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Interview: Beres Hammond

Interview: Beres Hammond

Interview: Beres Hammond

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"I hate to know that people use music to incite negativity. To me, music should be something to soothe the mind and uplift the soul..."

Beres Hammond is a pretty low key guy. In fact, up until this point, I’d been given the impression that the reggae veteran didn’t do interviews.

“No man,” laughed Hammond. “Ah lie dem a tell!”

Either way, it was certainly a privilege to speak to the Jamaican legend, best known for songs such as, What One Dance Can Do and There For You. Having won over a multitude of reggae fans with his smooth vocals and gorgeous love songs, 53-year-old Hammond is still going strong, as is proved with the release of his latest album, A Moment in Time.

You’d be forgiven for thinking that a man who’s made a career out of romantic music would be somewhat of a real-life Casanova; hitting all the hot-spots to woo women at every given opportunity. Apparently not…

“Boy… My day to day life is boring,” Hammond reveals. “Every day, I just look forward to being in the studio. So the only light moments I have are when other musicians come around, and we talk all kinds of garbage! If you were a fly on the wall during some of our conversations, you’d probably think: dem really talk about all that foolishness?”

“Sometimes, we might talk about world politics and I can get a little deep into that, because that concerns me. But other than that, I’m very boring. You probably expected me to say, ‘We play dominoes every night!’ That comes when it comes. But other than that, it’s just the same old, same old. I love going to oldies shows too. Whenever any of those artists from the 60s are performing, I look forward to those shows so I can hear some sweet melodies.”

One wonders what a seemingly ‘traditional’ artist like Hammond makes of reggae music’s development throughout the years. In particular, does he have any thoughts on those who have come under fire for supposedly inciting violence?

“Whether it’s Jamaican music or otherwise, I don’t condone certain things,” he says. “I hate to know that people use music to incite negativity. To me, music should be something to soothe the mind and uplift the soul. Sometimes, when you’re feeling down, music has a way of lifting you up. Music also enables you express the things you might find hard to express in regular conversation. There’s nothing wrong with expressing yourself politically through music. But not in a way that’s negative or incites negativity.”

“In general, there are many young talents that I love. I can’t call all the names, but I would say thumbs up to a good 90 per cent of the new reggae talents. A lot of them are truly wonderful and I’m proud of the progress that the music has made.”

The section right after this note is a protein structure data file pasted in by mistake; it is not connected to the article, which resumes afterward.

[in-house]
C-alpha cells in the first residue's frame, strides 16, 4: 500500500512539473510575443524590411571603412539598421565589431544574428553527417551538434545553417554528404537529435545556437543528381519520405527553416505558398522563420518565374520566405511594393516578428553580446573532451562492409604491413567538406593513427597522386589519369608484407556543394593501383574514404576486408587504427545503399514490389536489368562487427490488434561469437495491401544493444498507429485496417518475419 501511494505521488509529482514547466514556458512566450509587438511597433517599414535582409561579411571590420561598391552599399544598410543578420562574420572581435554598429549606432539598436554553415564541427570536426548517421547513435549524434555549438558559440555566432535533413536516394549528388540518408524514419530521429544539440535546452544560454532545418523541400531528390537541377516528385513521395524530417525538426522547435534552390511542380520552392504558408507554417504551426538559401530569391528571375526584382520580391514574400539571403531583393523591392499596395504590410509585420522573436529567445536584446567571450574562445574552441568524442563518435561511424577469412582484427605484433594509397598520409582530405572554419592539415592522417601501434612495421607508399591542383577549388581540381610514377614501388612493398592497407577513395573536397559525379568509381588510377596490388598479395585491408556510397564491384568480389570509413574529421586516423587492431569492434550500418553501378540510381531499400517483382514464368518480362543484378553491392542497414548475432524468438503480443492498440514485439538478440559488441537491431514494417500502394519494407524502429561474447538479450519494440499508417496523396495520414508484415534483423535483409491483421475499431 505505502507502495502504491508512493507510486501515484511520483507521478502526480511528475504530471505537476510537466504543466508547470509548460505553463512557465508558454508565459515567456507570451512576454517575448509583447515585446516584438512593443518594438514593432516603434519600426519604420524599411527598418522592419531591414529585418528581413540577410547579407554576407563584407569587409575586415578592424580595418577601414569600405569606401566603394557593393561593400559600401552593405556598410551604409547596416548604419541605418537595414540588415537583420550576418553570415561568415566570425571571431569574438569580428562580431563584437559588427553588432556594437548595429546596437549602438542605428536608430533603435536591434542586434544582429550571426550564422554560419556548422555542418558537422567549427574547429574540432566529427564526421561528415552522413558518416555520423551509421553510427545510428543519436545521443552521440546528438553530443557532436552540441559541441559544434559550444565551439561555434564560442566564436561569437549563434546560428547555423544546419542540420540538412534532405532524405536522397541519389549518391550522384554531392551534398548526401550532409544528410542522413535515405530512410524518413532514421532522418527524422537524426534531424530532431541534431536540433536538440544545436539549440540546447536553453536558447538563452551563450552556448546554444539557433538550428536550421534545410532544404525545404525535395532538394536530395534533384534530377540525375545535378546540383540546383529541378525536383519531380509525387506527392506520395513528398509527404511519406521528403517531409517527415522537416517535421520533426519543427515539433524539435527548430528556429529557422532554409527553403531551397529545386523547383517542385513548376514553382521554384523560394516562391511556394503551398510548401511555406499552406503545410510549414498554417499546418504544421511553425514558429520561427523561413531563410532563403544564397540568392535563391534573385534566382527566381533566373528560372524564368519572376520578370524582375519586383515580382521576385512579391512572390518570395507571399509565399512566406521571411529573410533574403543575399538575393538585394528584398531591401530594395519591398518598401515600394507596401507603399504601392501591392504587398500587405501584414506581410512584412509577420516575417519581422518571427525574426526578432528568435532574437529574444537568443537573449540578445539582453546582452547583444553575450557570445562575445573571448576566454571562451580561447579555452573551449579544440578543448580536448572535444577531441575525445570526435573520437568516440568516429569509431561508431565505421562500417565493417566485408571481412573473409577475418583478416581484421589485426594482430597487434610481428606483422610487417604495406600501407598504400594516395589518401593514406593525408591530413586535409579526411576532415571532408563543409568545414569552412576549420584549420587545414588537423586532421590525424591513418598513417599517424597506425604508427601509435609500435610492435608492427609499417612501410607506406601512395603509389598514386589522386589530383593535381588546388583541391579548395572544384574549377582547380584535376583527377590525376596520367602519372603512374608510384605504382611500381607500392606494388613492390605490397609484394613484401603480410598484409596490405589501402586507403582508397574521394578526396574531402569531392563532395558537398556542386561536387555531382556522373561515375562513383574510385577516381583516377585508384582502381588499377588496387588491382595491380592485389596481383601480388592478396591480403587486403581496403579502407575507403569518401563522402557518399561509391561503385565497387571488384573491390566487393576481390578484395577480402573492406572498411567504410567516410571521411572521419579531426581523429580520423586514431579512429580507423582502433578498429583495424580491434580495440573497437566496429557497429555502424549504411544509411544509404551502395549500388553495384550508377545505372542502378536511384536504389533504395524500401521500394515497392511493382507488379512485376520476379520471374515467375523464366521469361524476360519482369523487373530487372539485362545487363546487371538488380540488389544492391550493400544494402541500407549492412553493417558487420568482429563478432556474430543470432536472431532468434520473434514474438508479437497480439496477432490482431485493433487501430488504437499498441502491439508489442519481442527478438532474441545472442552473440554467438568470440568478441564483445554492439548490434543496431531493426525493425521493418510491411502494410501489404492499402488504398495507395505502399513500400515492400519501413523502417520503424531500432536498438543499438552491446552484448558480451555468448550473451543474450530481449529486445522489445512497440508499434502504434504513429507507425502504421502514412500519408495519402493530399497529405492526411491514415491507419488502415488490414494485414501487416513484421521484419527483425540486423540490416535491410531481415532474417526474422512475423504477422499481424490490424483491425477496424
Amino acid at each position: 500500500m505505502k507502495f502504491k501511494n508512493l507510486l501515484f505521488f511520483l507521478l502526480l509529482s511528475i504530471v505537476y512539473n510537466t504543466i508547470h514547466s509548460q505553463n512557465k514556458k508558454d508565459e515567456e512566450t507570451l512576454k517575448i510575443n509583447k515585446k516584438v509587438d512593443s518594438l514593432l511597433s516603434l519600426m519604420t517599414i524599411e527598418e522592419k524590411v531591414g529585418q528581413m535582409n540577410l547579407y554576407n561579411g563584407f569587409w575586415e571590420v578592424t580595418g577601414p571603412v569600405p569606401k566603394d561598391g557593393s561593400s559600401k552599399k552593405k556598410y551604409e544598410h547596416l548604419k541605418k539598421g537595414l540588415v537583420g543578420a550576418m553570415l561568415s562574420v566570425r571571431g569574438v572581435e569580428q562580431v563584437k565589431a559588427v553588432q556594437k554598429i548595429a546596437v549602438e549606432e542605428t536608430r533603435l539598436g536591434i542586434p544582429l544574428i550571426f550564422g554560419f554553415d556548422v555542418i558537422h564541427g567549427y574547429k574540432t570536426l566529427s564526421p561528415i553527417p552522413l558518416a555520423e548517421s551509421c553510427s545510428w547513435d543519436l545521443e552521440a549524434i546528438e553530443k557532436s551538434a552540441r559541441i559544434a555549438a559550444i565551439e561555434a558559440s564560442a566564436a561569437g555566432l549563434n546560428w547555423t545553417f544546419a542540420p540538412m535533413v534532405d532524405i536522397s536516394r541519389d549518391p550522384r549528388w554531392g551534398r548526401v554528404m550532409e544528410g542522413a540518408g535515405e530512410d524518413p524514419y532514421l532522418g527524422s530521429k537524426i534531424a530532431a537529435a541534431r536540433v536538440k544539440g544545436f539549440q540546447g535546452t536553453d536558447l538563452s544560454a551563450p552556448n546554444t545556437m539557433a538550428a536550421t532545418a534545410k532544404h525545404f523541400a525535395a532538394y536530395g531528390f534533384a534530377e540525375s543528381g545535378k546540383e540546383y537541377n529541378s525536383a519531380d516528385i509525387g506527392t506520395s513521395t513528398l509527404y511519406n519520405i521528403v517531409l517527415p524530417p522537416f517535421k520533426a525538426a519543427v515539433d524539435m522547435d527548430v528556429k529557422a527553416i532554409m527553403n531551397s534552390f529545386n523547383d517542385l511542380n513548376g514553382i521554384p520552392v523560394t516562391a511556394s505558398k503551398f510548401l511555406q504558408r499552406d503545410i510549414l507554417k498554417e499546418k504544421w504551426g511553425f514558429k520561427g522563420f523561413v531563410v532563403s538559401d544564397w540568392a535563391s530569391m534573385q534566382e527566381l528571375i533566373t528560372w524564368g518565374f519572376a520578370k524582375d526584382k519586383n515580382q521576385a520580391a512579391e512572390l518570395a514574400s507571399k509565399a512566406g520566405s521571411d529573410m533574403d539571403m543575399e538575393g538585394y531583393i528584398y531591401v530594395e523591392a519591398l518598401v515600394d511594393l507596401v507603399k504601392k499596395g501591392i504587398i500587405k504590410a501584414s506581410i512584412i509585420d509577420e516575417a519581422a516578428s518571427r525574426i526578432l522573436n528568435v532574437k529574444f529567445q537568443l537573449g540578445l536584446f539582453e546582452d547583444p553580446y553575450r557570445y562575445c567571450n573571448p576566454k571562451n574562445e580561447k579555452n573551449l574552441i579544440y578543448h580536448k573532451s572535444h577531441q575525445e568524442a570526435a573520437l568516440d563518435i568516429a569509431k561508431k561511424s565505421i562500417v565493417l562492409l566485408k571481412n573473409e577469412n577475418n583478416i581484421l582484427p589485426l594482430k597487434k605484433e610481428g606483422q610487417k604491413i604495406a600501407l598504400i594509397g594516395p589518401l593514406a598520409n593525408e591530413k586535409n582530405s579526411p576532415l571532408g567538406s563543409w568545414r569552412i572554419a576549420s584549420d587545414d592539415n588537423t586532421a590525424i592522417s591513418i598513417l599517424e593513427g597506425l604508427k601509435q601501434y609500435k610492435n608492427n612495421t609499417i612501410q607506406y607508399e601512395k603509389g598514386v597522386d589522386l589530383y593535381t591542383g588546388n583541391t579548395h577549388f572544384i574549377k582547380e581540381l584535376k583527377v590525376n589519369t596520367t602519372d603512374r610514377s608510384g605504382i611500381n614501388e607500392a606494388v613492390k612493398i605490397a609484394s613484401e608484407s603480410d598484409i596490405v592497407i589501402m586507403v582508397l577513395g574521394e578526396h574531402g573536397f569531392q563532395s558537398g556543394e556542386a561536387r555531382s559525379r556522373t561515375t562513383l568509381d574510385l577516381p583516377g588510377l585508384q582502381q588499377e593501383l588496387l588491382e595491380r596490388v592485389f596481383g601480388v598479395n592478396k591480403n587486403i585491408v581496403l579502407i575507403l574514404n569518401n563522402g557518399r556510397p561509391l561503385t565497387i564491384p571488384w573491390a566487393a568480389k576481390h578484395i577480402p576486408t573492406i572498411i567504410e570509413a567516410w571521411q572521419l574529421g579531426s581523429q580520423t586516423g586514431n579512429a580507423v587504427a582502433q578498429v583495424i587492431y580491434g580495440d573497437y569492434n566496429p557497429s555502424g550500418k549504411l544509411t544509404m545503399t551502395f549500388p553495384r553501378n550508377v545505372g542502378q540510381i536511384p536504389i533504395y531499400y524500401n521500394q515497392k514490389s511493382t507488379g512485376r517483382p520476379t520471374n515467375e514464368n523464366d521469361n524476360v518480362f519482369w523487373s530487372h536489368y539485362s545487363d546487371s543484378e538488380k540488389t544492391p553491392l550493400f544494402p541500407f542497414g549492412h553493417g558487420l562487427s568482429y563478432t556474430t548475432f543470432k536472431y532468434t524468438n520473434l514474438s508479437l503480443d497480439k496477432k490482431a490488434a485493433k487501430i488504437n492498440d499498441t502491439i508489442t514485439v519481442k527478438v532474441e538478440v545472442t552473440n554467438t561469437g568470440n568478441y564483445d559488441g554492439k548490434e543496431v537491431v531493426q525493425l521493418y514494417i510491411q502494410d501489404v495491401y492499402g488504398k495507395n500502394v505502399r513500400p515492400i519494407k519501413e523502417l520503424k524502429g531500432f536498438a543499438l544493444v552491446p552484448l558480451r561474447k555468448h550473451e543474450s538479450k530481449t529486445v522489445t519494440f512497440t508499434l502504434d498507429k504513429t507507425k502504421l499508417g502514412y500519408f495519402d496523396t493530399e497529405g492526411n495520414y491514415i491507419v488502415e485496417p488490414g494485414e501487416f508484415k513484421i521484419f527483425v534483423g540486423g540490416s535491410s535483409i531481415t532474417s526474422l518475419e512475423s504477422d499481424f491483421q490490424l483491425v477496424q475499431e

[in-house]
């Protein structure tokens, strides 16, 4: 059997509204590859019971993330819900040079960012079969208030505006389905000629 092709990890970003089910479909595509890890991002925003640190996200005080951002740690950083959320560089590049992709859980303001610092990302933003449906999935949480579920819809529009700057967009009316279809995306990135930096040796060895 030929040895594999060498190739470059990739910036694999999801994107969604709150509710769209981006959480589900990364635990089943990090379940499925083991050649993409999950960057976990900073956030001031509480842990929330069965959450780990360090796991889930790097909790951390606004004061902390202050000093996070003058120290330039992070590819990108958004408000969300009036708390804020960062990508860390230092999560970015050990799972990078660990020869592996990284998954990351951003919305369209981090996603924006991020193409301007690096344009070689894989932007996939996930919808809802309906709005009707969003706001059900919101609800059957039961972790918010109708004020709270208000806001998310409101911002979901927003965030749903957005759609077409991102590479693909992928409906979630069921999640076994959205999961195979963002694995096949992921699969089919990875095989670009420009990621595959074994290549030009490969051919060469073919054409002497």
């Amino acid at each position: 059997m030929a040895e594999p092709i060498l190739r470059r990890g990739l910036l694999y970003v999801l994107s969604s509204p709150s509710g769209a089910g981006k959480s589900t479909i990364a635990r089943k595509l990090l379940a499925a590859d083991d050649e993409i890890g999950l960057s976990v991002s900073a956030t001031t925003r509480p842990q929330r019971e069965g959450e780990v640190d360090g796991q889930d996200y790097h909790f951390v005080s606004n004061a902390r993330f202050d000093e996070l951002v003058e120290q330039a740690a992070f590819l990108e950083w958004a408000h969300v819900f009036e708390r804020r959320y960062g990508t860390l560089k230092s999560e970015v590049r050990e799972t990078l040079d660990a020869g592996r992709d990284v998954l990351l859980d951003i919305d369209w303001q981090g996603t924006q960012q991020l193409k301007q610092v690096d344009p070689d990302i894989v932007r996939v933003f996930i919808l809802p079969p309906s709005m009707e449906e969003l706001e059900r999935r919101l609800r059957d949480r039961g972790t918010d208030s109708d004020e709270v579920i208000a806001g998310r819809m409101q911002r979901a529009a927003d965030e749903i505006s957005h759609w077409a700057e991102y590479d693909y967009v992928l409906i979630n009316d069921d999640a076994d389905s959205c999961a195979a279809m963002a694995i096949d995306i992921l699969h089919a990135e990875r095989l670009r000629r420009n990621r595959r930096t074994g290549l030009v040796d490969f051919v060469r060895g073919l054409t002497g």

One artist that Hammond has championed is reggae star, Jah Cure. Often regarded as Jah Cure’s mentor, Hammond gave him his first break when he produced the song, King of the Jungle, a collaboration between Jah Cure and fellow dancehall artist, Sizzla.

Of course, what followed for Jah Cure was a stream of controversy when, in 1998 he was jailed for rape. Throughout his sentence, he maintained his innocence, and he went on to earn notoriety, with many protesting that he was wrongly imprisoned.

Though he was released from prison last year, the controversy still shadows him. Is Hammond still a Jah Cure fan?

“Yeah man,” he says.

Does he think Jah Cure can ever put the past behind him?

“You know… I really don’t know how to answer that. I’m not a very good judge when it comes to that kind of thing. But I hope he’s able to put it all behind him. All I know is that he’s one hell of a talent.”

Back to his own career, and Hammond considers what drew him to make mostly love songs.

“Perhaps it’s because my family consists of mostly women,” he laughs. “My mother raised seven girls. And my father…. I can’t even count the amount of girls there are on his side! So I’ve always been surrounded by women. And as a kid growing up, listening to the old 50s and 60s music, a lot of it was love songs. So I got attached to melodies and love themes from an early age.”

Does he have any advice to the younger artists on how to achieve longevity?

When I sing a song, I make sure that I love what I’m singing about. I make sure that what I sing isn’t something I’ll look back on later down the line and say: ‘I really shouldn’t have sung that.’ There’s no money you could pay me to get me to sing what I don’t wanna sing. So I would say: stay true to your heart. Avoid the type of utterances that may come back to haunt you.”

A Moment in Time is out now on VP Records

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Read comments (1)

Posted by beres junior on 03.08.2012
This man is just lovable, simple, easy to understand his message, mentor, Beres Beres Beres Beres Beres Beres keep giving us the best, may god bless you, father the world loves you, n thank you, thank you, pull the vibes that you keep playing Beres play lot more n keep on doing your things yea, nothin is over until its done so i believe you will achive alot more in life stay longer father n strong as ever one love.

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